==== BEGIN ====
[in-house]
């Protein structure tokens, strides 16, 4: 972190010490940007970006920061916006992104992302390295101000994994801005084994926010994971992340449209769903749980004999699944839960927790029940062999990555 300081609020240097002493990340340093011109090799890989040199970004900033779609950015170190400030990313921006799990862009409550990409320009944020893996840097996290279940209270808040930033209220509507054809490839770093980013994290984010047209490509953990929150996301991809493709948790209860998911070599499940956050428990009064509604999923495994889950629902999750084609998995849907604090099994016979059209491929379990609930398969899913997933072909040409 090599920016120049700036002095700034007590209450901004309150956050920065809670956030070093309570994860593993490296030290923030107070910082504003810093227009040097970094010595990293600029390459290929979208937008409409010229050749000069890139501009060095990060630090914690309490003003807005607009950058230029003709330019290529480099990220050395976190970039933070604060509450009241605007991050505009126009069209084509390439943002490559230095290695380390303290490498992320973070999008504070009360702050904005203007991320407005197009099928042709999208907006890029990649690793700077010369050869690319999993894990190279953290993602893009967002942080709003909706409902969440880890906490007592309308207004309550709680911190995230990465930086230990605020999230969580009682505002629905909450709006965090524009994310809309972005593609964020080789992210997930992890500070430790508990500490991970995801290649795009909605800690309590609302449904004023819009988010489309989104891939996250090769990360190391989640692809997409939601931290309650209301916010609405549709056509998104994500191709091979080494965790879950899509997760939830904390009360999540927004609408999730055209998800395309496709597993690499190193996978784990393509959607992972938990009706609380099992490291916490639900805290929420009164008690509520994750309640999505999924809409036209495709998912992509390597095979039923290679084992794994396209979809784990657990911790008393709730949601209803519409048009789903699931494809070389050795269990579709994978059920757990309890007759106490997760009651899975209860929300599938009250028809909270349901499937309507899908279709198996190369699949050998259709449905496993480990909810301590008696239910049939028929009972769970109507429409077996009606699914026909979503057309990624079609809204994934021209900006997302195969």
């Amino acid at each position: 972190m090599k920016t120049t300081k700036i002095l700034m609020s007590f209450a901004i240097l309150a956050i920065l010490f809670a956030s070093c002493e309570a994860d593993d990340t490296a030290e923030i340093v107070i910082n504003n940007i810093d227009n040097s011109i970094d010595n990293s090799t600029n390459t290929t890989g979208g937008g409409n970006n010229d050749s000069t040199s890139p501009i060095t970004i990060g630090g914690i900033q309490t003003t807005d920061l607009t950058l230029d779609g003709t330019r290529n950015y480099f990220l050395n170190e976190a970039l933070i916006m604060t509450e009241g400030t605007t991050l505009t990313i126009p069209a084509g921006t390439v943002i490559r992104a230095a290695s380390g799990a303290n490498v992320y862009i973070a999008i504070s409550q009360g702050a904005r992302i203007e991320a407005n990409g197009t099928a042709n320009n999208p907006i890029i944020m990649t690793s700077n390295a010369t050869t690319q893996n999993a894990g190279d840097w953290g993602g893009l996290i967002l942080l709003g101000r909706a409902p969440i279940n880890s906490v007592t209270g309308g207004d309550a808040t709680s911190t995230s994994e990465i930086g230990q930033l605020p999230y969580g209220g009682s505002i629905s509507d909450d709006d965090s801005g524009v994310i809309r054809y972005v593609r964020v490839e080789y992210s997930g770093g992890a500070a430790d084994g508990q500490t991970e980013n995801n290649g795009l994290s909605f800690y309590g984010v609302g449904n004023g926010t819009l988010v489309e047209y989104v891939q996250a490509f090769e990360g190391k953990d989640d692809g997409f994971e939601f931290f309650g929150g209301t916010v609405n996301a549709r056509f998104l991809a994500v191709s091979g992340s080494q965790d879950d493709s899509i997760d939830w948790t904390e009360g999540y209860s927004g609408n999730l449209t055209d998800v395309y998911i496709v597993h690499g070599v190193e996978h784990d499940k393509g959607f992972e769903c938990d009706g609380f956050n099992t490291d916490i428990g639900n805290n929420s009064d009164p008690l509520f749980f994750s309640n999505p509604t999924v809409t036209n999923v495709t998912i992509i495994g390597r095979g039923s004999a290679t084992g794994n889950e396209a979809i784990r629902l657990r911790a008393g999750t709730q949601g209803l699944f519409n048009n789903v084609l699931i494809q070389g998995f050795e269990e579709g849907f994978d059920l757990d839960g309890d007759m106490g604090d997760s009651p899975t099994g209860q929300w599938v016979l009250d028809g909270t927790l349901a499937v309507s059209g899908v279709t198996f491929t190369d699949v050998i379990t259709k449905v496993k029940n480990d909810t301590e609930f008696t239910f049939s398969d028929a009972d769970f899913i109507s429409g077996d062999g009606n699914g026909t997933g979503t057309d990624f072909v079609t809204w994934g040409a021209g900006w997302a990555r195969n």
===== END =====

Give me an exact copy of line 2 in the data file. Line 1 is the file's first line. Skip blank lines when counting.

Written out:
């Protein structure tokens, strides 16, 4: 972190010490940007970006920061916006992104992302390295101000994994801005084994926010994971992340449209769903749980004999699944839960927790029940062999990555 300081609020240097002493990340340093011109090799890989040199970004900033779609950015170190400030990313921006799990862009409550990409320009944020893996840097996290279940209270808040930033209220509507054809490839770093980013994290984010047209490509953990929150996301991809493709948790209860998911070599499940956050428990009064509604999923495994889950629902999750084609998995849907604090099994016979059209491929379990609930398969899913997933072909040409 090599920016120049700036002095700034007590209450901004309150956050920065809670956030070093309570994860593993490296030290923030107070910082504003810093227009040097970094010595990293600029390459290929979208937008409409010229050749000069890139501009060095990060630090914690309490003003807005607009950058230029003709330019290529480099990220050395976190970039933070604060509450009241605007991050505009126009069209084509390439943002490559230095290695380390303290490498992320973070999008504070009360702050904005203007991320407005197009099928042709999208907006890029990649690793700077010369050869690319999993894990190279953290993602893009967002942080709003909706409902969440880890906490007592309308207004309550709680911190995230990465930086230990605020999230969580009682505002629905909450709006965090524009994310809309972005593609964020080789992210997930992890500070430790508990500490991970995801290649795009909605800690309590609302449904004023819009988010489309989104891939996250090769990360190391989640692809997409939601931290309650209301916010609405549709056509998104994500191709091979080494965790879950899509997760939830904390009360999540927004609408999730055209998800395309496709597993690499190193996978784990393509959607992972938990009706609380099992490291916490639900805290929420009164008690509520994750309640999505999924809409036209495709998912992509390597095979039923290679084992794994396209979809784990657990911790008393709730949601209803519409048009789903699931494809070389050795269990579709994978059920757990309890007759106490997760009651899975209860929300599938009250028809909270349901499937309507899908279709198996190369699949050998259709449905496993480990909810301590008696239910049939028929009972769970109507429409077996009606699914026909979503057309990624079609809204994934021209900006997302195969």